Obeid friend admits lying to corruption inquiry


Obeid friend admits lying to corruption inquiry

Date January 21, 2013 – 5:13PM 42 reading now
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Lied … Joseph Georges. Photo: Supplied

A close friend of the Obeid family has admitted lying about his business involvement with them at a corruption inquiry into coal mining exploration licences in the NSW Hunter.

Joseph Georges, a Strathfield real estate agent and close family friend of the Obeids, gave evidence on Monday before the Independent Commission Against Corruption (ICAC).

The watchdog is examining whether former NSW Labor minister Ian Macdonald rigged the tender process for exploration licences in the Bylong Valley in 2008 and how ALP powerbroker Eddie Obeid may have gained from it.

Mr Georges told the inquiry he had no business interests with the Obeid family, but later admitted that was a lie after conceding both he and the Obeids had held shares in a mining company, Mincorp Pty Ltd.


“I’m putting something specific to you, you see. That answer was false, wasn’t it?” counsel assisting the commissioner, Geoffrey Watson, SC, asked.

“Yes,” Mr Georges replied.

“It was a lie?” Mr Watson asked soon after.

“Yes,” Mr Georges replied.

Mr Watson suggested Mr Georges paid more than $400,000 into accounts for the Obeids, even though he didn’t know where the money was going.

“You are depositing sums in excess of $400,000 in relation to the undocumented loan, interest-free, given in respect of a company whose business you do not know, in respect of a venture you cannot describe, involving a man, Gardner Brook, who you do not even know … exists,” Mr Watson said.

Mr Georges conceded to the ICAC that he knew the Obeids were behind the transactions and admitted he became in effect a “partner of the Obeids” at the time.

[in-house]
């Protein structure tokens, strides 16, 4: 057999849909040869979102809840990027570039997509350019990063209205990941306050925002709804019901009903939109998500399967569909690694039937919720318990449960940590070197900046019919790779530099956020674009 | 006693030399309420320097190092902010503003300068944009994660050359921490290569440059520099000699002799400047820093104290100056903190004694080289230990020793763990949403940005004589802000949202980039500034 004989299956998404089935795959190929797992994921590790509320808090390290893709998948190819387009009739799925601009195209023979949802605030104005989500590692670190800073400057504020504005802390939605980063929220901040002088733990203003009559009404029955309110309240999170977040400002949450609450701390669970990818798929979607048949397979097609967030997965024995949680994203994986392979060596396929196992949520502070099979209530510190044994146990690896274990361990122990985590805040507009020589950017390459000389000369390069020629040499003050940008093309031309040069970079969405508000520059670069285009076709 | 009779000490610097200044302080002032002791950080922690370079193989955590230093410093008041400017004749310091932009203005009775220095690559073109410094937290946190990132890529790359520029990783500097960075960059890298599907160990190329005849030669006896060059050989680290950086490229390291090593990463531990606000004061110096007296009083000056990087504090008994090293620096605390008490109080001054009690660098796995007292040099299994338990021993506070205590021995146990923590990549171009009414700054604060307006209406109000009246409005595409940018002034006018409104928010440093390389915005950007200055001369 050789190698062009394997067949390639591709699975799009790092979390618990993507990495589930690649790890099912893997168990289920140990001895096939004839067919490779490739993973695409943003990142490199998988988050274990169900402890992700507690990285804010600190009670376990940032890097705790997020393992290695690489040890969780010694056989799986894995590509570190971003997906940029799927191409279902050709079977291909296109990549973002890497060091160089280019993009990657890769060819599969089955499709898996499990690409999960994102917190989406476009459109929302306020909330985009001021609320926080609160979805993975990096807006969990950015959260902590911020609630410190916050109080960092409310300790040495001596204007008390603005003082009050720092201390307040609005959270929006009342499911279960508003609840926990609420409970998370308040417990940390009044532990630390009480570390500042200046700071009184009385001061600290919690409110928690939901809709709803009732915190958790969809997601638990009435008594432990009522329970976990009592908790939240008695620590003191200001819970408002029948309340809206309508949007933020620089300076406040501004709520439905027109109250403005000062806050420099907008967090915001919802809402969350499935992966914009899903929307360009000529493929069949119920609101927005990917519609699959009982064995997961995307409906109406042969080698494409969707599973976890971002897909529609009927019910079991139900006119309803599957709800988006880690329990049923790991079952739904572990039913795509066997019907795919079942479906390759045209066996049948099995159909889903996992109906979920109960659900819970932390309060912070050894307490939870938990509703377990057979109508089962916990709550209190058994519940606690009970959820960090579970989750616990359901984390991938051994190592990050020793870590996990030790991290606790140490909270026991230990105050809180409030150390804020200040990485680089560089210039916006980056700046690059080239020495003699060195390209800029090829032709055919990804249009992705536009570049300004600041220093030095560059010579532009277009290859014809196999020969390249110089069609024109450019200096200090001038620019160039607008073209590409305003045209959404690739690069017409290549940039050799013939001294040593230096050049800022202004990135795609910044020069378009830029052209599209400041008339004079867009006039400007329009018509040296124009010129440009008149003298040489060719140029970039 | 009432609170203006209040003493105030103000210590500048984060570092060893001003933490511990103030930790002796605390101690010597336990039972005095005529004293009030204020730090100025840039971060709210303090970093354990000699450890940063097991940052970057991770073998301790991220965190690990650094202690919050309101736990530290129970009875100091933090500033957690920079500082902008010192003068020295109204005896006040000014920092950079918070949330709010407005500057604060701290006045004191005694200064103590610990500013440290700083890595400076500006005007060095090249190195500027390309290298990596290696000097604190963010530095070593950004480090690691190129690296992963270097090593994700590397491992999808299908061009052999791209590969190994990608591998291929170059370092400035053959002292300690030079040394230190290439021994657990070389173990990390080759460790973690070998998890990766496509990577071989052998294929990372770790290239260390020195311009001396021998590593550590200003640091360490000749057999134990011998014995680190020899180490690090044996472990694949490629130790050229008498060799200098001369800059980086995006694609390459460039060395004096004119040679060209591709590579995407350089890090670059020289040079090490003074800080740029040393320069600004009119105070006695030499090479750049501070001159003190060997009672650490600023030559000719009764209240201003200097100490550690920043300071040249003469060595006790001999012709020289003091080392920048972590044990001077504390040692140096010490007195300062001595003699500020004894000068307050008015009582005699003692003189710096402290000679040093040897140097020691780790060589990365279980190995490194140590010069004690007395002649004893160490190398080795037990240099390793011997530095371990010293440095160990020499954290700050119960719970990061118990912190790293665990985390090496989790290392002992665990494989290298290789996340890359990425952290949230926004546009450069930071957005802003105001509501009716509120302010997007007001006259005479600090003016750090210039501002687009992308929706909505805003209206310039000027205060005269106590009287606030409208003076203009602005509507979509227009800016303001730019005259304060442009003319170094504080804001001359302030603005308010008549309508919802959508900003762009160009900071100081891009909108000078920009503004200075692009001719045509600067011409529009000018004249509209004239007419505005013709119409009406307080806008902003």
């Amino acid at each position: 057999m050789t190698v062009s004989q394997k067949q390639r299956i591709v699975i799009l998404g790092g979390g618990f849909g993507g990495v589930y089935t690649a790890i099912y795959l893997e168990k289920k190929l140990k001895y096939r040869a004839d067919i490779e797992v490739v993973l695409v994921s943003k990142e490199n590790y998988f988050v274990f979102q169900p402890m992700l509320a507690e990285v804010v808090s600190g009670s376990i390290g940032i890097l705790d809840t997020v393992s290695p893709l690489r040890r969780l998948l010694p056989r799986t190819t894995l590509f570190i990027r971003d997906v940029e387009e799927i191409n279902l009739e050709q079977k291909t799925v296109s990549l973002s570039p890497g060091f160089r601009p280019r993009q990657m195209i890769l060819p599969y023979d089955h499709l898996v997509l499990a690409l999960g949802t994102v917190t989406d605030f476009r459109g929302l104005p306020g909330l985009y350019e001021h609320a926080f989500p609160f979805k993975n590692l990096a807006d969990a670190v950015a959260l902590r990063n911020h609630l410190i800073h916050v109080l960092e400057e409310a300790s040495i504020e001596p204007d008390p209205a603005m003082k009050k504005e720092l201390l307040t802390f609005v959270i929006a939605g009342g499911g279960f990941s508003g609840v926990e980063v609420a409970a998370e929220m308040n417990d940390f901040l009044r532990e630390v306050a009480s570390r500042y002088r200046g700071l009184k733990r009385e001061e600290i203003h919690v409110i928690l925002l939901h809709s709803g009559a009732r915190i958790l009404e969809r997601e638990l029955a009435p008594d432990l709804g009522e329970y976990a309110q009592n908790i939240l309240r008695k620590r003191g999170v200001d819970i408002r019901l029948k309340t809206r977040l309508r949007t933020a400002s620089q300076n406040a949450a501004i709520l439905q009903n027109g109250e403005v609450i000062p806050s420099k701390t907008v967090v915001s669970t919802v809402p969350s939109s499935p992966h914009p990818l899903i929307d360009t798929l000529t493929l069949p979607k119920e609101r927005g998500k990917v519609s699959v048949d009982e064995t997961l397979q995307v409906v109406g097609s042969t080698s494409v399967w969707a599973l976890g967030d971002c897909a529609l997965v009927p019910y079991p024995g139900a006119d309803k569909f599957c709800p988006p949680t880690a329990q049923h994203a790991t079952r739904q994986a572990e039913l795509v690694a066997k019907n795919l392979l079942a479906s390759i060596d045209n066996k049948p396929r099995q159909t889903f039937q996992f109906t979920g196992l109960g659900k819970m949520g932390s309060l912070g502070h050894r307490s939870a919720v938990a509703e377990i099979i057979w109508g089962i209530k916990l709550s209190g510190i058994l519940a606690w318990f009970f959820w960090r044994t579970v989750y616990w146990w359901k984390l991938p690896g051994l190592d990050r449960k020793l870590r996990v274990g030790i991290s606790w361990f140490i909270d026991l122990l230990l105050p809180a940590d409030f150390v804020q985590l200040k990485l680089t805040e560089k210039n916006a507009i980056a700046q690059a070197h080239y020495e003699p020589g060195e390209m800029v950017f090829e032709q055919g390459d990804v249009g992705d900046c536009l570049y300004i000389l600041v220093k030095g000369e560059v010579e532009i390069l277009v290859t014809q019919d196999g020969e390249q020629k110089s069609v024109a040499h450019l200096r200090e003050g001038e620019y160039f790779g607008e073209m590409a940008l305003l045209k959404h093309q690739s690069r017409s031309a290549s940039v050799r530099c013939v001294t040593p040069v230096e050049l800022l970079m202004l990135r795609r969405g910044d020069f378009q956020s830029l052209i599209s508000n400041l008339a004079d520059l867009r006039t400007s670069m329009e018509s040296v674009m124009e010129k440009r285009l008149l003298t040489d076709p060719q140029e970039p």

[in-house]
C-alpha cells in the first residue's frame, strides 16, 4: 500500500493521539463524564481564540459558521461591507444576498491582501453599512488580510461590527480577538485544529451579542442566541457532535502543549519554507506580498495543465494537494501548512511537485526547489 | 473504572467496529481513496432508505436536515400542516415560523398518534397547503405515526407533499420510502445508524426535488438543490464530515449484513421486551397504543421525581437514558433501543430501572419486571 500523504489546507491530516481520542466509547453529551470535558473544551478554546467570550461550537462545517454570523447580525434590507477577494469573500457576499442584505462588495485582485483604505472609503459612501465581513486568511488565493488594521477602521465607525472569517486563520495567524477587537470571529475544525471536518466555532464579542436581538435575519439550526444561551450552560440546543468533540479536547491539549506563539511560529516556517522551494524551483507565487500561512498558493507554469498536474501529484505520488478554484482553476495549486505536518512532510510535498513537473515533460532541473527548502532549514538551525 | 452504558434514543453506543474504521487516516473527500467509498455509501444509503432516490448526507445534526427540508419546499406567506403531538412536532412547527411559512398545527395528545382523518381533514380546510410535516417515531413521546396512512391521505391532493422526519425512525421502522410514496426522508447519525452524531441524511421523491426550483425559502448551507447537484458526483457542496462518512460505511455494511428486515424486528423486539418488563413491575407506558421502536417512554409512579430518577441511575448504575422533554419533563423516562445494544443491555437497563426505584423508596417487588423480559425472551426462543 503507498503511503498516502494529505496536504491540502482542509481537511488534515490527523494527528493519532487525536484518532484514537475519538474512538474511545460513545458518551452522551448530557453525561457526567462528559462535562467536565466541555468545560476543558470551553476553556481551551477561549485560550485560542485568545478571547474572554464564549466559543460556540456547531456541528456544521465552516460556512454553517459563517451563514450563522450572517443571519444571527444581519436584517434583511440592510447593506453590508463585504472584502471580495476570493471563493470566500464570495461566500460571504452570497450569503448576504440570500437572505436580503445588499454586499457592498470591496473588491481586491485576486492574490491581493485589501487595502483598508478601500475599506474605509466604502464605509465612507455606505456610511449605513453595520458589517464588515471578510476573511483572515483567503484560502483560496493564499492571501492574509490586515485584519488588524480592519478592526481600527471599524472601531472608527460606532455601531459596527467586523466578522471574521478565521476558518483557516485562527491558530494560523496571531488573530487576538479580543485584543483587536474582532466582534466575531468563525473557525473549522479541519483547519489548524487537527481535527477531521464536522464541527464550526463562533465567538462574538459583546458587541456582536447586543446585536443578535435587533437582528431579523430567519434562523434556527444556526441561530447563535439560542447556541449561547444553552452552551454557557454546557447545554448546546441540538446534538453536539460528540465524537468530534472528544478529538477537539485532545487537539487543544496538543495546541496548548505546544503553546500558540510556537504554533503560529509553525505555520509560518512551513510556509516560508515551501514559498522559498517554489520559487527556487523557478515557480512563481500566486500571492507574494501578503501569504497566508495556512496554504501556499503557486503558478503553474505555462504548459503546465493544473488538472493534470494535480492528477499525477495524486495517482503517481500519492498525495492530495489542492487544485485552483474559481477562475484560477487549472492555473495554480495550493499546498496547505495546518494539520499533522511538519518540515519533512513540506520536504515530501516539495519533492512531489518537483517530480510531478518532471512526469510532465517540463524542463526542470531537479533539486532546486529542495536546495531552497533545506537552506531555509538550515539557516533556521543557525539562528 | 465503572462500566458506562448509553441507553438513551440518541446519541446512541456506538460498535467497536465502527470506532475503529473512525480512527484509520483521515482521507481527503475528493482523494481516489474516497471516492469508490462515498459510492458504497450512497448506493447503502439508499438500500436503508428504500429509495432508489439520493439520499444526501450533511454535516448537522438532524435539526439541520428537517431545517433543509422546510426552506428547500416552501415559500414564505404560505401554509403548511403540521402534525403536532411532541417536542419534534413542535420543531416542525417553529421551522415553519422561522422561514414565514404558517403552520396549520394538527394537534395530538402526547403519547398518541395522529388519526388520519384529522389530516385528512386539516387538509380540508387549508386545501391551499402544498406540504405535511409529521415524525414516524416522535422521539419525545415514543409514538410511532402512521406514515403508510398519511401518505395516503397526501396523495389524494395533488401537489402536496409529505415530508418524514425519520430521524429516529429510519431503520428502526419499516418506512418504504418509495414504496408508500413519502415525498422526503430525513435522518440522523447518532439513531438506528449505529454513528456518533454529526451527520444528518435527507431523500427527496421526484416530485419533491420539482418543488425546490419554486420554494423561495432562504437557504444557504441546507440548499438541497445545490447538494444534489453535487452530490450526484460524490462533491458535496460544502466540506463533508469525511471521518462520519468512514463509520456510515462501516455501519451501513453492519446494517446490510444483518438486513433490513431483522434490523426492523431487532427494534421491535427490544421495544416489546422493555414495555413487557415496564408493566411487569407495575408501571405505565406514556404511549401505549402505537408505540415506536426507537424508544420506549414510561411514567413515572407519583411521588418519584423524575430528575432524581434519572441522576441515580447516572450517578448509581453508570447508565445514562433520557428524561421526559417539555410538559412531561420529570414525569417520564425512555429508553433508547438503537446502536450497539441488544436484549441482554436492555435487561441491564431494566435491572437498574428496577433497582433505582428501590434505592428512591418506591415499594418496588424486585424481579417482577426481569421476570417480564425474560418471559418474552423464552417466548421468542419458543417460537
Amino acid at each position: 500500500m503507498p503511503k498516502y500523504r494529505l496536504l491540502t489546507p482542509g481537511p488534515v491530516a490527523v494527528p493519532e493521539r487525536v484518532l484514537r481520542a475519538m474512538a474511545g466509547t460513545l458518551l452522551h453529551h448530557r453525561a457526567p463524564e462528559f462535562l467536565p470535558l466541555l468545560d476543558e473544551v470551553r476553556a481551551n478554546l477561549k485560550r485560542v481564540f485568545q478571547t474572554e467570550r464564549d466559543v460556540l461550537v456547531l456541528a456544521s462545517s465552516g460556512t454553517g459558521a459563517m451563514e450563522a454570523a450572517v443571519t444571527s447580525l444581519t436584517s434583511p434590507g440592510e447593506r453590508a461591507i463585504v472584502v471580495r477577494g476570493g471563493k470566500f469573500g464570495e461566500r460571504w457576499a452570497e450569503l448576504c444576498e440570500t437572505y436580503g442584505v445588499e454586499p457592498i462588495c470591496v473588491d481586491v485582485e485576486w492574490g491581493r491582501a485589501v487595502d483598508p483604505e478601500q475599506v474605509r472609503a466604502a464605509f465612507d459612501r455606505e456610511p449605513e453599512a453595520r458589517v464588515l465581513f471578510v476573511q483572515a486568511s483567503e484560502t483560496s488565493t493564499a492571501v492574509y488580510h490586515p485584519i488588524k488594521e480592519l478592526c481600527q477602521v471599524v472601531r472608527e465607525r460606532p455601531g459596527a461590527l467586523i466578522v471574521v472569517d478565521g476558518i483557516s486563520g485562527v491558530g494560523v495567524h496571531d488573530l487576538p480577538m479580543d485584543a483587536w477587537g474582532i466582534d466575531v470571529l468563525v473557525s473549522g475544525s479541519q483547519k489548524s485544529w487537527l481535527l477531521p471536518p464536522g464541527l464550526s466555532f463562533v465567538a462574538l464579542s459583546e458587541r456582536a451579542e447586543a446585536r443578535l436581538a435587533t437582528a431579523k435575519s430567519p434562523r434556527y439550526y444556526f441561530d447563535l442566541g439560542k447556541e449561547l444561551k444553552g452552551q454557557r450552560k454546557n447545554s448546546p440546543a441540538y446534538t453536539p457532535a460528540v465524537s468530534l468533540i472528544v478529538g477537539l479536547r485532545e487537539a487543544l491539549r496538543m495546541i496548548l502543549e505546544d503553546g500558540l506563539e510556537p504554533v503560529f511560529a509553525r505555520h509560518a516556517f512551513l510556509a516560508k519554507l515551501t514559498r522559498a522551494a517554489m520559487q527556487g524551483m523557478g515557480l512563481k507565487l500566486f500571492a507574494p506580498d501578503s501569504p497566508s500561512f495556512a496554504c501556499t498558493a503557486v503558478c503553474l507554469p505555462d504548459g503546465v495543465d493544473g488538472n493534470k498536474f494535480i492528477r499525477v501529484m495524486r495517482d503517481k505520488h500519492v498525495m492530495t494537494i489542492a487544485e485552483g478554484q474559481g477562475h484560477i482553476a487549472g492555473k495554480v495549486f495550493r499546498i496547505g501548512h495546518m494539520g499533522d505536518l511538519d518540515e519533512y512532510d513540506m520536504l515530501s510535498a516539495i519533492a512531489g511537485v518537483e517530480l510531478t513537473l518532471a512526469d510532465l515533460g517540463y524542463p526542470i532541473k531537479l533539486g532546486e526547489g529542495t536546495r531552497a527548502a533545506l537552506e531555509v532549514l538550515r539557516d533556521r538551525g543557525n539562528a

“Well, it came to that down the track, yes,” he said.

Mr Georges denied the Obeids had any business involvement in a marina that he had invested in at Elizabeth Bay in Sydney.

However, he said Moses Obeid had a key to the marina office, had access to the marina’s accounts and had “a tendency to turn up to the marina all the time”.

“If someone wants to go to the toilet, they need keys,” Mr Georges said.

Earlier, former chief executive of the NSW Minerals Council, Nicole Williams, told ICAC the decision to limit bidders for licences on the Bylong Valley tender process to small and medium-sized miners was “unprecedented”.

Dr Williams said the decision had been received with “outrage” by industry.

She also said she believed the decision was contrary to the interests of the state.

“I thought that these leases ought to be tendered to companies that were best placed to develop those, which had nothing to do with their size,” she said.


Read more: http://www.smh.com.au/nsw/obeid-friend-admits-lying-to-corruption-inquiry-20130121-2d2rt.html#ixzz2IbJB29mx

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